A pyramid of plastic cups, her father’s sparse fridge, empty glass casings – for Sara Fiorino, all of these images represent the idea that our identities are constructed according to preconceived and performed acts of gender, race, and class.
“I look to deconstruct patterns of behaviour,” says Fiorino, who was raised near Milan, Italy, by a working-class family. “I’m interested in how social landscapes influence us as individuals, and the shared experience of how behaviour repeats itself across different people.”
Fiorino’s father was a wedding photographer and worked entirely in analogue, which is how she learned to make photographs. Growing up, the photographer was more interested in fashion magazines. However, it was during this time that she began to observe the systemic racism, sexism and classism rooted in society, which sparked her interest in the kind of conceptual photography she practices now.. “I am processing all of these ideas now that I’m older, but they come from much earlier on,” she reflects.
Fiorino began exploring these concepts in-depth during her BA in photography at Middlesex University, from which she graduated last summer. She speaks fondly about her tutors and classmates, and the resources that were made available to her through events, exhibitions, and the university’s large library, where she was introduced to many of the theories that inform and inspire her photography.
For Fiorino, the image comes at the very end of the creative process, which begins with a thought or reflection about her life, family, or society, followed by extensive research into academic theories and social concepts, such as Carl Jung’s Archetypes and the Collective Unconscious, Grayson Perry’s The Descent of Man, or Michael Young’s The Rise of the Meritocracy.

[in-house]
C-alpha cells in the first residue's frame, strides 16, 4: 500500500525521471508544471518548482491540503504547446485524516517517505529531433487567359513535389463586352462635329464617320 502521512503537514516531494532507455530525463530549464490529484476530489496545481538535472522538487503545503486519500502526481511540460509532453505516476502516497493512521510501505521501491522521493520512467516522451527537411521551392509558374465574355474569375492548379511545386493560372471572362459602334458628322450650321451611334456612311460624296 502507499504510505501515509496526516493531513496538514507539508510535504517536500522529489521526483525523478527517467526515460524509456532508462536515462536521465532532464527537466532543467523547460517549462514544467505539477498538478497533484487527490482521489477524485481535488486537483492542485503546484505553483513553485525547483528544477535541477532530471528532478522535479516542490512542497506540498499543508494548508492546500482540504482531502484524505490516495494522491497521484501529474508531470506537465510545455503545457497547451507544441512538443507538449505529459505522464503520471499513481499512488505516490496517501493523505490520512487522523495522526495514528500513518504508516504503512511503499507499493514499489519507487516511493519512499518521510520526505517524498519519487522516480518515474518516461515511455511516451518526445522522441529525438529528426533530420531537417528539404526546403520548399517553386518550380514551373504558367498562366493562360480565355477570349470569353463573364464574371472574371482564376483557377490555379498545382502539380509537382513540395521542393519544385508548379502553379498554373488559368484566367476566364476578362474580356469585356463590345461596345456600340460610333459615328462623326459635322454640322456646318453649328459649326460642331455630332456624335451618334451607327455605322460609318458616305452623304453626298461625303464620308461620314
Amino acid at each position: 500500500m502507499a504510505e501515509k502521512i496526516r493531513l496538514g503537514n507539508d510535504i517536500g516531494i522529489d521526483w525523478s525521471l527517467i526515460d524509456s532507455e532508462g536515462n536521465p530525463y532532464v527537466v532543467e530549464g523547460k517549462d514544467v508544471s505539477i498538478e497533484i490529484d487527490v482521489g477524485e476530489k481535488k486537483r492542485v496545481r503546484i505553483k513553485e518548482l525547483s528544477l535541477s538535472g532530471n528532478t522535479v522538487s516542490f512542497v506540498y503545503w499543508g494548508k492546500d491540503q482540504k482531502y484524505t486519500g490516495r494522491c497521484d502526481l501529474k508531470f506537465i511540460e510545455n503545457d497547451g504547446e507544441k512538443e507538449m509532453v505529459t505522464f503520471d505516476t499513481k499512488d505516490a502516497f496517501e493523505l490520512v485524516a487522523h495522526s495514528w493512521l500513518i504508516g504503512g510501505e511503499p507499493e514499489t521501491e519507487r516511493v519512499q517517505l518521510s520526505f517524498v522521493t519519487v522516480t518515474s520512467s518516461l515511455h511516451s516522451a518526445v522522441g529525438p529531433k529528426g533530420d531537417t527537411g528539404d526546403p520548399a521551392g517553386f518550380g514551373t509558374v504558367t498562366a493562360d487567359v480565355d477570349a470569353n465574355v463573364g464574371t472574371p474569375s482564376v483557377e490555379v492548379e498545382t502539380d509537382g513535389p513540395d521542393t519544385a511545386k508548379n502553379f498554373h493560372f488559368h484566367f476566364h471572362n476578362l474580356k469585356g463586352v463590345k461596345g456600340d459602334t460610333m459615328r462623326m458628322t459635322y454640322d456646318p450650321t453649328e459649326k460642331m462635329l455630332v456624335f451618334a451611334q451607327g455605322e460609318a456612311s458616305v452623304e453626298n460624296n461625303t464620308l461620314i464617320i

Her degree project, Material Counterpart, is currently on show as part of a group exhibition titled Inanimate Objects. The images are informed by Carl Jung’s theory that gendered identities are performed through patterns of repetitive behaviour, and that these actions provide us with validation and assurance.
For the series, Fiorino photographed her father’s kitchen and bedroom in Italy, because she saw his decorations – miniature guitars and religious ornaments – as an embodiment of his attempt to perform a certain masculine identity conceived of by society. She also photographed a wig, a sex doll, and a poster of a palm tree, to address the impossibility of achieving these idealised versions of ourselves in real life. “Ultimately, [the work] provides an insight into human fragilities,” she says.
As a young photographer and recent graduate living in London, Fiorino is frank about the struggle of balancing her job in retail, and furthering her career in photography. The fact that her process is rooted in the theory that underlies her photographs makes this more manageable. Fiorino’s latest photographs are an extension of the ideas explored in Material Counterpart. The images respond to her own life post-graduation, and the relationship between class and the domestic space.
One of the issues she began thinking about was the gap between the left-wing social agenda and the everyday needs of the working class. In Darren McGarvey’s Poverty Safari, the Scotish rapper questions how we can expect working-class people to have a sense of social responsibility when they do not feel supported or represented by their government.
This notion is illustrated in her image of a pyramid of plastic cups, an idea which was triggered when she visited her aunt in Italy, who uses plastic crockery to save time, and avoid the hassle of clearing up.
In The Descent of Man, Grayson Perry asserts: “Hyper masculinity often seems to be adopted by men with the least real power”. Perry suggests that men from lower socioeconomic groups are sold the narrative of male domination, and when this power is unfulfilled, they seek it out in more violent ways.
These are the kinds of thought processes that guide Fiorino to making her conceptual photographs, including the images of her father – a process she describes as “transformative”.
“[My father] was a medium for me to understand concepts relating to masculinity and class,” Fiorino explains. “Through photography, I’ve come to understand and contextualise him, and feel empathy”.
A selection of images from Material Counterpart by Sara Fiorino are on show in a group exhibition titled Inanimate Objects at Showcase Gallery in London